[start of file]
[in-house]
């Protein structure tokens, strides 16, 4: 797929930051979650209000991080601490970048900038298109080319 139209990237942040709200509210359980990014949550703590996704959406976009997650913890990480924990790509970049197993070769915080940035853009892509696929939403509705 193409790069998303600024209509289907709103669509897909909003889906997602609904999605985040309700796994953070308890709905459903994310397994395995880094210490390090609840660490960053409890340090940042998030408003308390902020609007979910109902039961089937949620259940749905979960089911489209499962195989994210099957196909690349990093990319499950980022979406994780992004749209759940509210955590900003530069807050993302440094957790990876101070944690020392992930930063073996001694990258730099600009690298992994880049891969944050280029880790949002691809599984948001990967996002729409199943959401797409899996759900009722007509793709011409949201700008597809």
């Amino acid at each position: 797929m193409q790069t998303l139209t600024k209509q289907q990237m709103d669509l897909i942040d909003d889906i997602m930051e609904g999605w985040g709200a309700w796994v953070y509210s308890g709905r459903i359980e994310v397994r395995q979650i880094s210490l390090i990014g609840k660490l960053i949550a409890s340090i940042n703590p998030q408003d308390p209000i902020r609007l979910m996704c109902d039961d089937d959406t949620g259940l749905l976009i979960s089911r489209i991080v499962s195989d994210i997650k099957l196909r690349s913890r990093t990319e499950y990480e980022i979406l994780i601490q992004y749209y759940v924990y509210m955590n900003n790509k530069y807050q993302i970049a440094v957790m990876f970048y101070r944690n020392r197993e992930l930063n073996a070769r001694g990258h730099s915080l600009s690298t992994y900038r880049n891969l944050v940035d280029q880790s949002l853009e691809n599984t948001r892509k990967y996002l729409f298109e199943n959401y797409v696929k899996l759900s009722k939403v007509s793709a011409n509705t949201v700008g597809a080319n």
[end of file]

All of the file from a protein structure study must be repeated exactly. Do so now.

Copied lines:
[in-house]
């Protein structure tokens, strides 16, 4: 797929930051979650209000991080601490970048900038298109080319 139209990237942040709200509210359980990014949550703590996704959406976009997650913890990480924990790509970049197993070769915080940035853009892509696929939403509705 193409790069998303600024209509289907709103669509897909909003889906997602609904999605985040309700796994953070308890709905459903994310397994395995880094210490390090609840660490960053409890340090940042998030408003308390902020609007979910109902039961089937949620259940749905979960089911489209499962195989994210099957196909690349990093990319499950980022979406994780992004749209759940509210955590900003530069807050993302440094957790990876101070944690020392992930930063073996001694990258730099600009690298992994880049891969944050280029880790949002691809599984948001990967996002729409199943959401797409899996759900009722007509793709011409949201700008597809």
């Amino acid at each position: 797929m193409q790069t998303l139209t600024k209509q289907q990237m709103d669509l897909i942040d909003d889906i997602m930051e609904g999605w985040g709200a309700w796994v953070y509210s308890g709905r459903i359980e994310v397994r395995q979650i880094s210490l390090i990014g609840k660490l960053i949550a409890s340090i940042n703590p998030q408003d308390p209000i902020r609007l979910m996704c109902d039961d089937d959406t949620g259940l749905l976009i979960s089911r489209i991080v499962s195989d994210i997650k099957l196909r690349s913890r990093t990319e499950y990480e980022i979406l994780i601490q992004y749209y759940v924990y509210m955590n900003n790509k530069y807050q993302i970049a440094v957790m990876f970048y101070r944690n020392r197993e992930l930063n073996a070769r001694g990258h730099s915080l600009s690298t992994y900038r880049n891969l944050v940035d280029q880790s949002l853009e691809n599984t948001r892509k990967y996002l729409f298109e199943n959401y797409v696929k899996l759900s009722k939403v007509s793709a011409n509705t949201v700008g597809a080319n």